I did the hull/deck joint on one side of my boat last year and it made a big difference. I'm doing the other side this year.
The quantity of work to do this depends a lot on how the hull/deck joint is assembled on your boat. I think my boat has it about as easy as is possible. We have an outward flange as shown here, although it has a teak toe rail instead of aluminum:
In addition to the parts shown there my boat has a rub rail which goes in between the teak and deck (that is held down by the primary bolts) and a decorative cover underneath.
Disassembling the hull/deck joint was pretty easy. First I had to remove the lower cover, which was held on by about 30 #10 screws. Then I had to remove the 3 teak toe rails, each held on by about 15 #14 screws. Finally I removed the rub strip which was held on by 5/16" bolts on roughly 6" centers. These bolts also held the hull and deck together. I put about half of those bolts back in to keep the hull and deck lined up. This is what it looked like as it came apart:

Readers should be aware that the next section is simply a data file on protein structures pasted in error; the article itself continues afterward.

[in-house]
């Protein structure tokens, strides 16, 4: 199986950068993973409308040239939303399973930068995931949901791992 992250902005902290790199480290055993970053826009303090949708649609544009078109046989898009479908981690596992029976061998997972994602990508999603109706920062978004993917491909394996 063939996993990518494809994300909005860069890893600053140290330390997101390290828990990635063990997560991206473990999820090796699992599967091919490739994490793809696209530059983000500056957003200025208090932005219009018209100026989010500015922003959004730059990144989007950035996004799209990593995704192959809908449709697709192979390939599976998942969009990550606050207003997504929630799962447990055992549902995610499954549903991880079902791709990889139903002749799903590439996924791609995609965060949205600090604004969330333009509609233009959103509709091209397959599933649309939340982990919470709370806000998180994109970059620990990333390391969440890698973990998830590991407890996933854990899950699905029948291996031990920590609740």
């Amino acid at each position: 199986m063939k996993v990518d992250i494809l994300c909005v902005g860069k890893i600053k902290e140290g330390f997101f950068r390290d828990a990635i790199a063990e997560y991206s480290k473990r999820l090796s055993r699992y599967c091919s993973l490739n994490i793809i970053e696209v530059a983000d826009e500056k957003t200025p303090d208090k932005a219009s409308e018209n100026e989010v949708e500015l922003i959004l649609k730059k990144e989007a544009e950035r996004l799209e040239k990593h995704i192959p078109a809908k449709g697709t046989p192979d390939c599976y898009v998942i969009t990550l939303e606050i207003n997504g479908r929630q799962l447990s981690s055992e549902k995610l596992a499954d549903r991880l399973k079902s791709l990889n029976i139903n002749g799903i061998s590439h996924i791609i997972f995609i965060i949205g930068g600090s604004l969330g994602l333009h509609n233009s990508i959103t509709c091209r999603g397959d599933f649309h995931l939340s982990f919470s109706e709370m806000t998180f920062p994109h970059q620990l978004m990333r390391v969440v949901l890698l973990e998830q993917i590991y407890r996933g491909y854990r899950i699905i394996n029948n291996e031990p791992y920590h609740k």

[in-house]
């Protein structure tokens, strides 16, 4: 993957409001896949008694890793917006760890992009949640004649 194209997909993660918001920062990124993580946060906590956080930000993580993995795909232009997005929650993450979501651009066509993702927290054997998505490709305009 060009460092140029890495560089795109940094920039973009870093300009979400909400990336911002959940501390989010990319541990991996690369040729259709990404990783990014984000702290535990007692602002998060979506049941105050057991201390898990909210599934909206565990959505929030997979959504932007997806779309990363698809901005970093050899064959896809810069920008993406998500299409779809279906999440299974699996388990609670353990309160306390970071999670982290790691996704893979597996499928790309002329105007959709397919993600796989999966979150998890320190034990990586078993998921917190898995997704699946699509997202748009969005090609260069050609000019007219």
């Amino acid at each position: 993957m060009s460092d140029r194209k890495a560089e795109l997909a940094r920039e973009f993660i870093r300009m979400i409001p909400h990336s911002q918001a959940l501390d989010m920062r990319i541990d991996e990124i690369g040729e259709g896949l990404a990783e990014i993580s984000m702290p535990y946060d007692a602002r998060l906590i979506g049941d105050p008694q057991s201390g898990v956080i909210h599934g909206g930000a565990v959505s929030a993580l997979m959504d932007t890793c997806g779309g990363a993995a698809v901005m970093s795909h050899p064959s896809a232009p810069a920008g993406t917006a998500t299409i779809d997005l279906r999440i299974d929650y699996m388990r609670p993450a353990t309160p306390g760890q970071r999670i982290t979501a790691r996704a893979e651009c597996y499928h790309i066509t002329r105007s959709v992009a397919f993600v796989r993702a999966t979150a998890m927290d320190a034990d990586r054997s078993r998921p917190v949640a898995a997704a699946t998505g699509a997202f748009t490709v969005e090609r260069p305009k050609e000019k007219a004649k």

You can see a lot of the hardware spread out on my dock here:
Once apart I removed the existing bedding compound. The perfect tool for this is a Fein multi-tool or one of it's clones.
I rebedded with 5200. It took at least one tube of caulk to do one side of the boat. I would never use 5200 anywhere else on the boat, but I feel like this is a good application for a permanent bedding compound.
While the toe rails were apart I sanded and refinished them.
It looks nice all put back together (image at the end), but more importantly that side of the boat doesn't leak at all. I can't way to to do it to the other side.